Free Speech of the Ahmadi Community in the UK Curtailed by Bigotry
We have learnt that the Ahmadi community in the United Kingdom have had their right to free expression curtailed once again.
The online site, Christian Today, mentioned the following in their article about the obstructions that were put in front of the Ahmadi community in their recent campaign. Their site stated:
“An email template seen by Christian Today and sent to Ahmadi opponents claimed ‘the billboard incites hatred, it is deeply offensive and hurtful to millions of British citizens’. The email urges other Muslims to write to the ASA (Advertising Standards Agency), the Metropolitan Police and the Charity Commission asking them to take the billboards down”.
Following on from this, Farooq Aftab, a spokesperson for the Ahmadi community, contacted Faith Matters and said, “We had booked a number of digital billboards with Primesight for our ‘Messiah Has Come’ Campaign. Initially you will recall that we started with Glasgow earlier in the year but due to complaints by Muslims they took off. After the ASA said there was no offence committed they were restarted.”
He went onto say:
“In the past few weeks we booked a number of billboards which Primesight, (the billboard advertising agency), recommended to us. Inadvertently one was near Birmingham mosque which we were not aware of. Due to complaints, particularly from some Muslims in the area, the billboards were taken down and also in locations such as Barnet, Lambeth, Leeds and Birmingham.
“When we contacted the company we were told that they were taken down because of ‘security’. In one instance we were told that when the Merton billboards were being put up, the person putting them up was threatened, so he stopped. When asked why the police had not been informed of this, there was no response”.
Aftab also spoke to the Chief Executive Officer of Primesight and was told that they had taken down the billboards after complaints and he was challenged by Aftab that the basic beliefs of the Ahmadi community were not being respected and they had to right to advertise a peaceful message since they were not harming anyone. He even suggested that other Muslims could put up billboards saying that the ‘Messiah has not come’.
Aftab also showed Faith Matters Whatsapp messages that had been circulating which included the following text:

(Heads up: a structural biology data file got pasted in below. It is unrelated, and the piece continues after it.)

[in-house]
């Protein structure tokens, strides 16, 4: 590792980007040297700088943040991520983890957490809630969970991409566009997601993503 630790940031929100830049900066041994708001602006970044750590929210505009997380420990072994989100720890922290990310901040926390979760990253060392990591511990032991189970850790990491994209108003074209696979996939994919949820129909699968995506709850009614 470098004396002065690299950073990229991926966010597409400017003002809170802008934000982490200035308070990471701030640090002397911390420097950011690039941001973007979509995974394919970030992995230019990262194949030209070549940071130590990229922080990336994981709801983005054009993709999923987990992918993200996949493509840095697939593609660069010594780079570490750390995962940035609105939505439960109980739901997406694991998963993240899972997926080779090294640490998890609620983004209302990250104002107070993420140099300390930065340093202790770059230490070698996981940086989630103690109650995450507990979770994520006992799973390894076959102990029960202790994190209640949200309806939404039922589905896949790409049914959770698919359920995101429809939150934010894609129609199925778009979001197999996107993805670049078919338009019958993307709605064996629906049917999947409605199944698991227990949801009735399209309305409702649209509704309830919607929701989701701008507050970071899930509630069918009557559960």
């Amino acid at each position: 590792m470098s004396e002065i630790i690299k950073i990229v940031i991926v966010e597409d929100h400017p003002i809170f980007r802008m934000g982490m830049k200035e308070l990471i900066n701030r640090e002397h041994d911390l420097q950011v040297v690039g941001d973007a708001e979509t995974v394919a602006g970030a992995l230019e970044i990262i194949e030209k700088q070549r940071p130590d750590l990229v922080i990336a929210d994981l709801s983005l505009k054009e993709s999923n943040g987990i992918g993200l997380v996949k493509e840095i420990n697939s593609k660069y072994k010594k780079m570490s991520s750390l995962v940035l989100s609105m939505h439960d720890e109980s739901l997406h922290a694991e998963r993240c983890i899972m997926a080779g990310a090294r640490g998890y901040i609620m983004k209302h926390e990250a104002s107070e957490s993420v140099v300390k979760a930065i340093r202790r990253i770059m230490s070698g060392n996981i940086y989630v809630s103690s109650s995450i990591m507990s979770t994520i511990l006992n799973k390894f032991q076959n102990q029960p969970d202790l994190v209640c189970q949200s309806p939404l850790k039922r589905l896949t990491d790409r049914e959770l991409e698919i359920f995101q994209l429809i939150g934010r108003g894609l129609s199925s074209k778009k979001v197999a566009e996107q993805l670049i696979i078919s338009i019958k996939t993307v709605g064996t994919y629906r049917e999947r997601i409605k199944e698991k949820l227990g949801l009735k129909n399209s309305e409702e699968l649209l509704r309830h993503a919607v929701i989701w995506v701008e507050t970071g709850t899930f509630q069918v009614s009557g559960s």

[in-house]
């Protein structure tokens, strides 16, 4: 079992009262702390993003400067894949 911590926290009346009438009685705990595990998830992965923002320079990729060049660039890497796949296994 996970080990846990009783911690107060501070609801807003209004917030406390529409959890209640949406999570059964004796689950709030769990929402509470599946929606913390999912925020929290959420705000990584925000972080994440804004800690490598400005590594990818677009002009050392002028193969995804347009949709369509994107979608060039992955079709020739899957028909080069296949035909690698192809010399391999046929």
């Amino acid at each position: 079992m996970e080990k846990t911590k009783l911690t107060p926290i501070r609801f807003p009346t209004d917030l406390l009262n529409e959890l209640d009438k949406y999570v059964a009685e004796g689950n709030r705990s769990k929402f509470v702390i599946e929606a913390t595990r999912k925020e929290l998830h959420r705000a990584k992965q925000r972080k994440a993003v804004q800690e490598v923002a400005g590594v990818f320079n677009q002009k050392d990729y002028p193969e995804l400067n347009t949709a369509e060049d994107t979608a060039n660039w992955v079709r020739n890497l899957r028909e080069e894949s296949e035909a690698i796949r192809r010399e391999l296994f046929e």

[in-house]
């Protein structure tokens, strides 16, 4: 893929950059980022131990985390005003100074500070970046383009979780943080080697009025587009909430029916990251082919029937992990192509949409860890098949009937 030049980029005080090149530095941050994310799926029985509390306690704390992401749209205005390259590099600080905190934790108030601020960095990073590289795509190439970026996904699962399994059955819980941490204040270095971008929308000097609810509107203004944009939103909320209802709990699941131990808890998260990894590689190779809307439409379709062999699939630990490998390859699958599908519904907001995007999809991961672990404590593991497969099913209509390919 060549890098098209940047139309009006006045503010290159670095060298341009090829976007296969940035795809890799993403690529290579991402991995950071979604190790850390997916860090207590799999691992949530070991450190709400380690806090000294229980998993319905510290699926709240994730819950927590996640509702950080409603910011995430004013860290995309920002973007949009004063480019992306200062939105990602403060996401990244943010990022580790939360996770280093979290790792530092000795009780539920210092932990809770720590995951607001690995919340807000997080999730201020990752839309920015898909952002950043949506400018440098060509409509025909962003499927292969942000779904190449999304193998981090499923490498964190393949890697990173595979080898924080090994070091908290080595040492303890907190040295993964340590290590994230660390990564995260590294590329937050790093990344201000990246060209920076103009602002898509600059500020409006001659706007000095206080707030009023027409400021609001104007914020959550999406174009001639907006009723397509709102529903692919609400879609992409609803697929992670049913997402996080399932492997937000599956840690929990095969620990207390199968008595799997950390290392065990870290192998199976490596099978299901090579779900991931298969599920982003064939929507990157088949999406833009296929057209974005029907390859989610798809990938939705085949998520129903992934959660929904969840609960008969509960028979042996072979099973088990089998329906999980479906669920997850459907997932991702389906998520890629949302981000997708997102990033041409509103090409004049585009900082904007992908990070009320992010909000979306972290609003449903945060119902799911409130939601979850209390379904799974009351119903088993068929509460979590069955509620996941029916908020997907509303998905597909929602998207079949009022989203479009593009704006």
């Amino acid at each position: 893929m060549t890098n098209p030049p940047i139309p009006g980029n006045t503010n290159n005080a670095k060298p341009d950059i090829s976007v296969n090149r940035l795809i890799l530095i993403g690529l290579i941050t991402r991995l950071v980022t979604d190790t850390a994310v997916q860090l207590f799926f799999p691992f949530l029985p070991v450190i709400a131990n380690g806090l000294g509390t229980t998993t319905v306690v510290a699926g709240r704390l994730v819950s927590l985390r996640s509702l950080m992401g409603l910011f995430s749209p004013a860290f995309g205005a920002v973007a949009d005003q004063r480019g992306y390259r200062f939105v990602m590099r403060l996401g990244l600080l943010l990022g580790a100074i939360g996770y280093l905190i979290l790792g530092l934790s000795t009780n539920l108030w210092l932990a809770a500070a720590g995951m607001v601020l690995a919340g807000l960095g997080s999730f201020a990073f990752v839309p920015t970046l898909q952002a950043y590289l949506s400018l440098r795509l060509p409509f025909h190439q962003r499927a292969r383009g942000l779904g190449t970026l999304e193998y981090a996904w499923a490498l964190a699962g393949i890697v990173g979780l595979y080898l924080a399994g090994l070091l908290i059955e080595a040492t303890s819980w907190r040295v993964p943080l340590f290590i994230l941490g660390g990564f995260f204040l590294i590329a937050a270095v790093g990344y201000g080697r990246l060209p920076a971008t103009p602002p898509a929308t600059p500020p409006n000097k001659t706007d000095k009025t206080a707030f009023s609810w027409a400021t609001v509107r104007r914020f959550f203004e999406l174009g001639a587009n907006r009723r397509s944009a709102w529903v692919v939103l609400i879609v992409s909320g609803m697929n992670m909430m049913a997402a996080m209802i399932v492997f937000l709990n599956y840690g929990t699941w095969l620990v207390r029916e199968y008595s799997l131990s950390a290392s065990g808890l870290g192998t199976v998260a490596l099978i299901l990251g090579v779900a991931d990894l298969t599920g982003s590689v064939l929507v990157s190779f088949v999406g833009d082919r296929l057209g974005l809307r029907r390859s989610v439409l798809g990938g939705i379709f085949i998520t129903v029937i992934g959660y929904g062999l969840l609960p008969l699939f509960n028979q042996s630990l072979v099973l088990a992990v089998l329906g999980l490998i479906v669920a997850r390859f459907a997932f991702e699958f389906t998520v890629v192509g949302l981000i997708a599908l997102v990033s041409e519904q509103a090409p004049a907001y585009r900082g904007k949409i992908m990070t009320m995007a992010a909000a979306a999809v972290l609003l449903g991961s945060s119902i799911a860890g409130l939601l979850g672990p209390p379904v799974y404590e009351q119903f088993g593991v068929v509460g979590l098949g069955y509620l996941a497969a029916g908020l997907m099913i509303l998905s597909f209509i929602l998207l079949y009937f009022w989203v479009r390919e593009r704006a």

“Salam everyone. We have managed to speak to the advertising agency regarding the Ahmadiyya sign boards in Birmingham and they have promised to remove ASAP. But at the same time they have asked members of the Muslim community to visit their website and log their complain. Can I request all of you to visit this website and forward it to your contacts to act immediately. www.primesight.co.uk”
Aftab finally stated the following:
“The True Islam Campaigns purpose is to educate people on the true and peaceful teachings of Islam as practised by the Holy Prophet, Muhammad. The Billboard Campaign, ‘The Messiah Has Come’ aims to educate the public on the beliefs of the Ahmadiyya Muslim Community. Ahmadi Muslims believe in the finality of prophethood in accordance with the Holy Quran and the sayings and practices of the Holy Prophet Muhammad and to suggest otherwise is incorrect. Every individual and group has the right to manifest and profess their faith and to curb this would not only be a breach of basic human rights but contrary to the values of freedom of speech and expression which we cherish in this country.
“Members of the Ahmadiyya Muslim Community are Muslims and the community in the UK is one of the oldest and well integrated in society, contributing at all levels and has not had one incident of radicalisation or extremism. It is clearly doing something right. Further, it is not for states, authorities or organisations to interfere in religious matters. There needs to be a clear separation of State and Church so to speak, otherwise we will go down a very slippery slope with groups or people trying to monopolise religion. No one can determine someone’s faith. This is a matter between God and the individual and the hallmark of a pluralistic and democratic society.”